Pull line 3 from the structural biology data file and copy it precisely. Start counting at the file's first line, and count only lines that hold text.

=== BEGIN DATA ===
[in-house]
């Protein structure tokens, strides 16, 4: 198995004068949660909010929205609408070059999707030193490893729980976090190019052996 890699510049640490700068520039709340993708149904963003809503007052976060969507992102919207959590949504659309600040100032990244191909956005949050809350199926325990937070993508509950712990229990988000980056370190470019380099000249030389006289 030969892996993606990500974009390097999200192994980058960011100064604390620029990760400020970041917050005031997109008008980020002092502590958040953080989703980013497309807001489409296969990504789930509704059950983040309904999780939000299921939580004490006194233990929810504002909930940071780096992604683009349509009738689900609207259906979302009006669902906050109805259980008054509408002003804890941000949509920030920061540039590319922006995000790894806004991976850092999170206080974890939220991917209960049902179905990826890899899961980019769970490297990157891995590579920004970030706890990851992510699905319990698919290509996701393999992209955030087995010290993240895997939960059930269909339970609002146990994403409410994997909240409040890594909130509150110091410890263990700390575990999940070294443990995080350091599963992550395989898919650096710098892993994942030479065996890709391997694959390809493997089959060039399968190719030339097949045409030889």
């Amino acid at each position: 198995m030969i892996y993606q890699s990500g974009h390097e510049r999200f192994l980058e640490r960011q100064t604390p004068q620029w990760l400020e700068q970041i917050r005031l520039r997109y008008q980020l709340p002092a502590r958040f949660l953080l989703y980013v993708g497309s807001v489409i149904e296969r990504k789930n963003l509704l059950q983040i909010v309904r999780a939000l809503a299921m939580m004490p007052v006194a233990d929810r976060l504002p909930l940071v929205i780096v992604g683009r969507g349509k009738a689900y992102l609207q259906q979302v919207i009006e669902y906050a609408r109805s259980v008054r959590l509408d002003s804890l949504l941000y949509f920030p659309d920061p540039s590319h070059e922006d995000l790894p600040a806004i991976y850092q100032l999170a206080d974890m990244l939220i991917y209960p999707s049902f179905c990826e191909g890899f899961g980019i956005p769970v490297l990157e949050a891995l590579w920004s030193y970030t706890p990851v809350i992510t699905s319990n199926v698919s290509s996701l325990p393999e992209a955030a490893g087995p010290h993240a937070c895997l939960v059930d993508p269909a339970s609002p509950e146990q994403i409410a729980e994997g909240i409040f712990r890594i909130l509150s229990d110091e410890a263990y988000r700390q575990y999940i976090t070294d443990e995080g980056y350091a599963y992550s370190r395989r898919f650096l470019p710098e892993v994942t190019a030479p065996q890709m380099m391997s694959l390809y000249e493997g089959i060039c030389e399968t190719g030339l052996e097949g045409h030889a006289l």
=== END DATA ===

């Amino acid at each position: 198995m030969i892996y993606q890699s990500g974009h390097e510049r999200f192994l980058e640490r960011q100064t604390p004068q620029w990760l400020e700068q970041i917050r005031l520039r997109y008008q980020l709340p002092a502590r958040f949660l953080l989703y980013v993708g497309s807001v489409i149904e296969r990504k789930n963003l509704l059950q983040i909010v309904r999780a939000l809503a299921m939580m004490p007052v006194a233990d929810r976060l504002p909930l940071v929205i780096v992604g683009r969507g349509k009738a689900y992102l609207q259906q979302v919207i009006e669902y906050a609408r109805s259980v008054r959590l509408d002003s804890l949504l941000y949509f920030p659309d920061p540039s590319h070059e922006d995000l790894p600040a806004i991976y850092q100032l999170a206080d974890m990244l939220i991917y209960p999707s049902f179905c990826e191909g890899f899961g980019i956005p769970v490297l990157e949050a891995l590579w920004s030193y970030t706890p990851v809350i992510t699905s319990n199926v698919s290509s996701l325990p393999e992209a955030a490893g087995p010290h993240a937070c895997l939960v059930d993508p269909a339970s609002p509950e146990q994403i409410a729980e994997g909240i409040f712990r890594i909130l509150s229990d110091e410890a263990y988000r700390q575990y999940i976090t070294d443990e995080g980056y350091a599963y992550s370190r395989r898919f650096l470019p710098e892993v994942t190019a030479p065996q890709m380099m391997s694959l390809y000249e493997g089959i060039c030389e399968t190719g030339l052996e097949g045409h030889a006289l």